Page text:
Notebook: Turnovers and penalties a major issue; Cooper moves past Cook
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EDEN PRAIRIE, Minn. -- With eight penalties for 51 yards in Monday night's 29-20 loss to the New York Jets, the Minnesota Vikings have now racked up 33 penalties for 255 yards in only four games.
In terms of penalties per game, the Vikings (8.25) are the third-most mistake-prone team in the NFL behind the Detroit Lions and Oakland Raiders.
Add in the 11 turnovers so far this season, and it's obvious why it seems as if the Vikings are fighting against a strong current to get things moving in the right direction.
By comparison, Vikings opponents have been penalized only 19 times for 157 yards while committing just five turnovers.
"The word rhythm gets used," head coach Brad Childress said. "Rhythm is just being able to stay on the field, move down and whatever it is -- whether it's 13 plays or a couple of explosive plays. Just being able to string some of those things together.
"We were obviously kind of frenetic early on with three penalties in the first three plays, that's not certainly the way you script up a gameplan and the way you want to go. We ran a couple of those plays aside from the first one later in the game, had pretty good results."
In 2009, the Vikings burst out of the gate with six consecutive wins, and over the first four games they were penalized only 19 times for 141 yards while committing just three turnovers.
Brett Favre committed zero turnovers in those first four games last year, along with throwing only seven interceptions all season. But so far in 2010, he has already matched that interception total while also losing three fumbles.
"I believe he can fix it," Childress said about Favre's turnovers this season. "You've got some open guys, we've seen him hit those open guys before. You're sure going to pull apart scheme and what you're doing that you want to do differently. I believe he can fix it."
Favre, dealing with a bout of tendinitis, noticeably clutched his right elbow after every throw in the last few minutes of the fourth quarter on Monday.
After the game, he told reporters, "This is probably the worst it's felt in four games," which may help explain some of the errant throws throughout the evening.
"Obviously, rest is big and not using it is big," Childress said, regarding a possible remedy for Favre's ailing elbow. "Whether it's heat, whether it's stim, whether it's cold, whether it's electrical current they are doing it all and will continue to do it all."
What about a pitch count during practice?
"Yeah, we'll have to take a look at that," the coach said.
Cooper passes Cook on depth chart
By the third quarter -- after a botched exchange with Favre, some penalties and other offensive confusion -- Cook stood on the sidelines while Jon Cooper anchored the offensive line instead.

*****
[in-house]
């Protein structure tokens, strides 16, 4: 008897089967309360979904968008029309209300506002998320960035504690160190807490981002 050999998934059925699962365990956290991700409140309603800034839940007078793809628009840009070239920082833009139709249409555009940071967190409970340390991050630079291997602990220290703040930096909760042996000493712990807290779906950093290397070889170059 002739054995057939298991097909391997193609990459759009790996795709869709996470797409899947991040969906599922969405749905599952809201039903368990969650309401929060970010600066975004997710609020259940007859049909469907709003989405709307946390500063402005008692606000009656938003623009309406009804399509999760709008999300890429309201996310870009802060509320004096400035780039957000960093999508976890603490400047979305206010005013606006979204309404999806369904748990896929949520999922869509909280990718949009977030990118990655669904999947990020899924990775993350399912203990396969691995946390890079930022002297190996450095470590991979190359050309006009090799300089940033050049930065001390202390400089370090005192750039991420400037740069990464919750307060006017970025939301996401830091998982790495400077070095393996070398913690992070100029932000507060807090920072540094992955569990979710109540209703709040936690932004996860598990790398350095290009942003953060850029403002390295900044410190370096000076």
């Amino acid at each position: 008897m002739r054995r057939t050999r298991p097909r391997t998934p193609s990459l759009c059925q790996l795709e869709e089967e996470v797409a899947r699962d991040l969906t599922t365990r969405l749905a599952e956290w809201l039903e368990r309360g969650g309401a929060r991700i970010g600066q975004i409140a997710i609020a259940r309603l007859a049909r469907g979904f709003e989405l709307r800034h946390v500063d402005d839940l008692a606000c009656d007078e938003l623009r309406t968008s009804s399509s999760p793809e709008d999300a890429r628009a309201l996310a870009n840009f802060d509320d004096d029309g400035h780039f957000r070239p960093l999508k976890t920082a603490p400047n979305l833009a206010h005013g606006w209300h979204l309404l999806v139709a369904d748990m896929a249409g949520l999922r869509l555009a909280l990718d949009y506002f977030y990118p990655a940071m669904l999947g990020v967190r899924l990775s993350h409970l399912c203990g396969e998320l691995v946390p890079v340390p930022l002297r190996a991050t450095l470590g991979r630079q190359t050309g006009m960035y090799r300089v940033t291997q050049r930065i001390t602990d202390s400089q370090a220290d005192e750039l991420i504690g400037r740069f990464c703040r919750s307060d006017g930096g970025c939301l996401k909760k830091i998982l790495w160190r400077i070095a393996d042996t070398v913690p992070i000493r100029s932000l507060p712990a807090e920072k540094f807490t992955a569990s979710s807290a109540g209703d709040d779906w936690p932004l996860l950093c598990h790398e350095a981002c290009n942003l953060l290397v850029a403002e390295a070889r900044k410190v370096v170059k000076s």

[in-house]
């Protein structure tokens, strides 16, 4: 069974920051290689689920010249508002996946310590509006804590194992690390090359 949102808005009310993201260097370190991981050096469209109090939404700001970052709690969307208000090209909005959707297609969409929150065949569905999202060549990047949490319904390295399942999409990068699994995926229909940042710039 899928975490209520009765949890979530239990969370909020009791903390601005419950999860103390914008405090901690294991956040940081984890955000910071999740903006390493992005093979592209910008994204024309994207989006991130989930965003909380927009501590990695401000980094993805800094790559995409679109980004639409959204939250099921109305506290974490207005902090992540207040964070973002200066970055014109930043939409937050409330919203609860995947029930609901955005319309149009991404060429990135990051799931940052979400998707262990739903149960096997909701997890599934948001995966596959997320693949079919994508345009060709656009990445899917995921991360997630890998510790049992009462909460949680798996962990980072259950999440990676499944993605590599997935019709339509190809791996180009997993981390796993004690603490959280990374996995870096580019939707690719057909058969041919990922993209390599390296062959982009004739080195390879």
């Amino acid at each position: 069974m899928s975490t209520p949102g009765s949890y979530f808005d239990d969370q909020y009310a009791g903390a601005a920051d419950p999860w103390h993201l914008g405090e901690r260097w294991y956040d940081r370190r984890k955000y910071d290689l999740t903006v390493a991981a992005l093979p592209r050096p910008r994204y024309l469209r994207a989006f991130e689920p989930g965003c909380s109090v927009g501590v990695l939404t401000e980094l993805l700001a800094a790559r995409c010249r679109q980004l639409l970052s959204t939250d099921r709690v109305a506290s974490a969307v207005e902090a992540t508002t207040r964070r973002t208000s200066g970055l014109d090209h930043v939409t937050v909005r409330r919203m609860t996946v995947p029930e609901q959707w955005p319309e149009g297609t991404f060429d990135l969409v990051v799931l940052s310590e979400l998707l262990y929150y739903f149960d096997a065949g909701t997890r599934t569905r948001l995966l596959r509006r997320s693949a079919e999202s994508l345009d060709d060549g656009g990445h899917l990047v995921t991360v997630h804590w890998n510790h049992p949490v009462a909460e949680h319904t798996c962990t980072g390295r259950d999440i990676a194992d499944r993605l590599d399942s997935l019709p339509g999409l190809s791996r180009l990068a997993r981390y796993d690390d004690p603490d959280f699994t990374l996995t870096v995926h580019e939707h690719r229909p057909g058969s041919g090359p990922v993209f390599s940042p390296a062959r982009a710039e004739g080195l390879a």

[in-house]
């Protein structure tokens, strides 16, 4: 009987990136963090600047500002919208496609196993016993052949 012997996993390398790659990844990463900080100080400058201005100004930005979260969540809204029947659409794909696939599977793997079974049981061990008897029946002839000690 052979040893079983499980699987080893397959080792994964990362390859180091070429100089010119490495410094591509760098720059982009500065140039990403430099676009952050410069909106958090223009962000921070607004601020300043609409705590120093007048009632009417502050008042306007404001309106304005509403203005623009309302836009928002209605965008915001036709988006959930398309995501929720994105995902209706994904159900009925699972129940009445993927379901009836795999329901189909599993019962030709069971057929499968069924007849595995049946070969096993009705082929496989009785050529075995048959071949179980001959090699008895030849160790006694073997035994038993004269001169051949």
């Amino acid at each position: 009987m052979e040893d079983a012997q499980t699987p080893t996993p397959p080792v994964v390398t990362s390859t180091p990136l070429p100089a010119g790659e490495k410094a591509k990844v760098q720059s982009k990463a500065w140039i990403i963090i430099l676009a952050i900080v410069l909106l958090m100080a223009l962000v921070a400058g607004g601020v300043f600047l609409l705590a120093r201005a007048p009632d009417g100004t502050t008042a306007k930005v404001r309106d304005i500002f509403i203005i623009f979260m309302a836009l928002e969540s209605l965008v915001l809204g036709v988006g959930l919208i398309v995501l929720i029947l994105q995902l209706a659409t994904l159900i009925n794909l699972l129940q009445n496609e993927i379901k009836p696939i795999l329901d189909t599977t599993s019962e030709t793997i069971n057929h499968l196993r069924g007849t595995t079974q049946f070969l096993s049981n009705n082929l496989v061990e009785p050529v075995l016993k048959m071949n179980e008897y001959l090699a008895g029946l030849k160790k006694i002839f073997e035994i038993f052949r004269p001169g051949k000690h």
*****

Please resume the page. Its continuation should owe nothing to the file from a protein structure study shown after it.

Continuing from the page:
Childress mentioned "a couple of protection calls, getting our line slid the correct direction" as reasons for the switch as well.
"I thought Coop played decently," Childress said. "I don't think we had center-quarterback exchange issues that I'm aware of there. We hadn't talked about him that much so I thought he did OK."
When asked if Cooper had officially moved ahead of Cook on the team's depth chart, Childress said, "I would say right now, yep."
As for Sullivan, it would be a surprise if he was able to return by Sunday's game against Dallas.
To go for two or not?
With 12:47 remaining in the fourth quarter, Favre found Percy Harvin on a crossing pattern that went for a 34-yard touchdown, temporarily cutting the Jets' lead to 15-13.
At first, Childress and company motioned the offense to stay on the field for a two-point conversion. Then the kicking team ran on the field, forcing the Vikings to burn a timeout -- one that may have come in handy later in the game.
They eventually decided on a two-point try, but Favre's pass fell incomplete. The Jets later scored two touchdowns to take two separate nine-point leads -- margins that would have been eight (one score) had the Vikings gone for the extra point after Harvin's touchdown.
Of course, attempting to tie the game in a low-scoring environment early in the fourth quarter was of greater importance at the time.
"The way points were coming, with how we weren't moving it particularly well -- we did end up getting hot, but they weren't moving it particularly well -- that if you were able to tie the score there, you had a chance to take it to overtime at 15," Childress said.
"And I thought we had a decent play called to tie it, but the one really to me is it's still going to take a field goal. And if we get the two, obviously a field goal would win it for us. But 15 would put us into overtime. You don't know if there's going to be more scores or anything of that nature."
When asked about burning a timeout in that spot, Childress responded, "It's one of those things where, I hate to use a (Wisconsin football coach) Bret Bielema phrase, but you consult your chart, and obviously everybody that can do math here and knows that two gets you to a tie right there.
"Nine minutes to go in the game, and I gave you my rationale in terms of yards being hard to come by there -- would you be able to tie it up? They were having trouble moving it, so you're saying will it swing back to you? Well, we were having just as much trouble moving the football, so that was my thinking there."